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The rise of Trump nostalgia

The rise of  Trump nostalgia The rise of  Trump nostalgia

Donald Trump obviously left office on a sour note in January 2021, written off by many opinion-makers and political professionals. Then, President Biden happened.

The most remarkable phenomenon of the 2024 election cycle so far is the rise of Trump nostalgia. It’s difficult for anyone to have a new opinion about former President Trump, who is so well-known, so inyour- face, and so polarizing. Yet, people have a new, more favorable attitude toward his presidency in retrospect, certainly compared to the current occupant of the White House.

After about 36 months of President Biden, in other words, people yearn for the halcyon Trump years.

Consider the latest CBS News poll. It found that, looking back, 46% of people consider Trump’s administration excellent or good, about 5 points higher than his average job approval when he left office. Only 33% say the same about Biden’s time in office.

Even more starkly, on the economy, 65% think the economy was good under Trump, and only 28% think it was bad. In almost a mirror image, only 38% think the economy is good under Biden and 59 think it is bad.

By the end of his term, Trump didn’t rate nearly as high. After the disruptions of the pandemic, about 51% of people approved of Trump’s handling of the economy.

According to a November 2020 Economist/YouGov poll, people were split, 42-42, on whether the economy would get better or worse under a President Biden. This was about even with Trump’s ratings — 45% thought the economy would get better if he was reelected, 40% worse.

In today’s context, those are numbers from another universe, and would materially improve Biden’s chances of reelection if they still held.

Of course, it was Trump’s conduct after the 2020 election that blighted his image such that it seemed hard to come back from. In January 2021, according to another Economist/ YouGov poll, 55% of people thought Trump shouldn’t be allowed to run again, and 50% thought he should be removed from office.

Now, according to CBS, 52% of people are supporting him for president, and the democracy issue is a wash. Thirtyfour percent think democracy will be safe only if Biden wins and 33% only if Trump wins.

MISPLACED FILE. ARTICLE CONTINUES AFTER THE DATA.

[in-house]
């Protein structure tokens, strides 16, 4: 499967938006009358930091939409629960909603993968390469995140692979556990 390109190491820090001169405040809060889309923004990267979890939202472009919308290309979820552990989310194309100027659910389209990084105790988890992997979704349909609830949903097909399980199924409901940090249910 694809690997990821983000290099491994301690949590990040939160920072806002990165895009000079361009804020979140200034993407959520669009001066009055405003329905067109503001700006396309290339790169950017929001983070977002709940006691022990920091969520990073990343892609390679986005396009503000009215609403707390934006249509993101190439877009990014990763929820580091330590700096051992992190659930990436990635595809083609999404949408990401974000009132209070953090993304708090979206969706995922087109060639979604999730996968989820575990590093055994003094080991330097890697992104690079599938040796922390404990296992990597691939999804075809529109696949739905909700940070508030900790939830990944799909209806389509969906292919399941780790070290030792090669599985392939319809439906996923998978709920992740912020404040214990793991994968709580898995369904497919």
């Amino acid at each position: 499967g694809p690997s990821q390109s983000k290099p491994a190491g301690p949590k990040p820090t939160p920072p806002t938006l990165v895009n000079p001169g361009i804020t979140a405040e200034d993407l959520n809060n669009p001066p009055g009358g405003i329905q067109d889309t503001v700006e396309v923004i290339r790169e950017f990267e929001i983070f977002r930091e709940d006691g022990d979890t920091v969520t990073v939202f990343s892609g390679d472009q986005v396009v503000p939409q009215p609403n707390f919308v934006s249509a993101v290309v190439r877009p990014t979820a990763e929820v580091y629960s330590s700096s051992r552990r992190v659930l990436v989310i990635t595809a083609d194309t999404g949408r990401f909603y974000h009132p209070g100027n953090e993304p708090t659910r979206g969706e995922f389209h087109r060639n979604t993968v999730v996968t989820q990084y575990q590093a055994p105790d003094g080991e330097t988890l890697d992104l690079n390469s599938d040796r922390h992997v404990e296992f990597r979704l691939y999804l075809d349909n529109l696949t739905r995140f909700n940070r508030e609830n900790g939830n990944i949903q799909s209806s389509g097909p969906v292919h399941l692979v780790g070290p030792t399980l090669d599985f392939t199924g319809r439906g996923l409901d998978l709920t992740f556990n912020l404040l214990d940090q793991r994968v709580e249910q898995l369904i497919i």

What has created the afterthe- fact fondness for Trump?

Most fundamentally, Joe Biden has eased his 1967 Corvette Stingray out of his garage in Wilmington, Delaware, and driven it straight into a ditch. His presidency is such a wideranging failure that he’d make almost any predecessor look better. In the 2020 election, Biden benefited from the question “compared to whom?” Sure, he was an undistinguished, uninteresting, aged politician, but compared to Trump he seemed like reassuring normalcy. In 2024, Trump is benefiting from the same question. Sure, he’s a radioactive figure whose presidency was unnecessarily chaotic and controversial, but compared to Biden he seems competent and effective.

Also, Trump has been a little less prominent. He’s not flying under the radar, but every social media post doesn’t create its own news cycle the way it did when he was president. This makes it easier for people to fo- continued from page

cus on what they liked rather than the latest outrage.

Finally, another way to look at it is that Trump would have won re-election in 2020 if it hadn’t been for the pandemic. Now that the pandemic is in the rear-view mirror and looks more like an event beyond the control of any officeholder, Trump is bouncing back to where he was prior to its onset — and has improved his chances of winning election again.

None of this is to deny that Trump has vulnerabilities, and Biden still has cards to play. But it’s no small thing that Biden’s record is found wanting when matched up with that of the man who occupied the office just three years ago. Trump nostalgia, in short, is a clear and present danger to Biden’s presidency.

Rich Lowry is editor of the National Review.

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